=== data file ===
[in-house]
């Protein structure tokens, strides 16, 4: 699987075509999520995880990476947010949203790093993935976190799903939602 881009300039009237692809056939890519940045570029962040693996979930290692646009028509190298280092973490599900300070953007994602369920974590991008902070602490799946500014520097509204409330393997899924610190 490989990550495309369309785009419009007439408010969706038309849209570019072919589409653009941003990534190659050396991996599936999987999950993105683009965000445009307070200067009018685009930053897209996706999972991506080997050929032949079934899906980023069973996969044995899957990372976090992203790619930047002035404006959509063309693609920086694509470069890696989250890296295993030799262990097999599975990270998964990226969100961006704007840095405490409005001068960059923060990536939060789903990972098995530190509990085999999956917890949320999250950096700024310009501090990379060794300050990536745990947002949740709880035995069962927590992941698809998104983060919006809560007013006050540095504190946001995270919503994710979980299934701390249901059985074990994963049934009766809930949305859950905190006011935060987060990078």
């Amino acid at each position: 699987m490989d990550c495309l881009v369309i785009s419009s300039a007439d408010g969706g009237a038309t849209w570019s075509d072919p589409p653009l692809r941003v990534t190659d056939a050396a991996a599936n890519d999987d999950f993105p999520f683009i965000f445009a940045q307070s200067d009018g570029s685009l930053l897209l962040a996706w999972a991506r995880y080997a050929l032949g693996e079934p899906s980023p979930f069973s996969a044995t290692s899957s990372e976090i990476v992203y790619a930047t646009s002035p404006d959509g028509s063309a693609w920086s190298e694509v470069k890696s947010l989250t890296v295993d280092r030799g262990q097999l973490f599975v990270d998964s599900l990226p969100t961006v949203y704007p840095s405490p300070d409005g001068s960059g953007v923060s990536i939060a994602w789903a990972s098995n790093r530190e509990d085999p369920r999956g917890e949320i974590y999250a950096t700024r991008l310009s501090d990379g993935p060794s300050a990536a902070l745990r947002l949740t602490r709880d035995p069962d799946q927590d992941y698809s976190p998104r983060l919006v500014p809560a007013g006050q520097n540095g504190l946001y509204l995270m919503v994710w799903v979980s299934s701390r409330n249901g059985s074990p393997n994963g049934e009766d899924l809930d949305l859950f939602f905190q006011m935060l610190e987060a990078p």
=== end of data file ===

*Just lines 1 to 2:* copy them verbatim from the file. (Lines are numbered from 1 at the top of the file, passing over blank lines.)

[in-house]
């Protein structure tokens, strides 16, 4: 699987075509999520995880990476947010949203790093993935976190799903939602 881009300039009237692809056939890519940045570029962040693996979930290692646009028509190298280092973490599900300070953007994602369920974590991008902070602490799946500014520097509204409330393997899924610190 490989990550495309369309785009419009007439408010969706038309849209570019072919589409653009941003990534190659050396991996599936999987999950993105683009965000445009307070200067009018685009930053897209996706999972991506080997050929032949079934899906980023069973996969044995899957990372976090992203790619930047002035404006959509063309693609920086694509470069890696989250890296295993030799262990097999599975990270998964990226969100961006704007840095405490409005001068960059923060990536939060789903990972098995530190509990085999999956917890949320999250950096700024310009501090990379060794300050990536745990947002949740709880035995069962927590992941698809998104983060919006809560007013006050540095504190946001995270919503994710979980299934701390249901059985074990994963049934009766809930949305859950905190006011935060987060990078």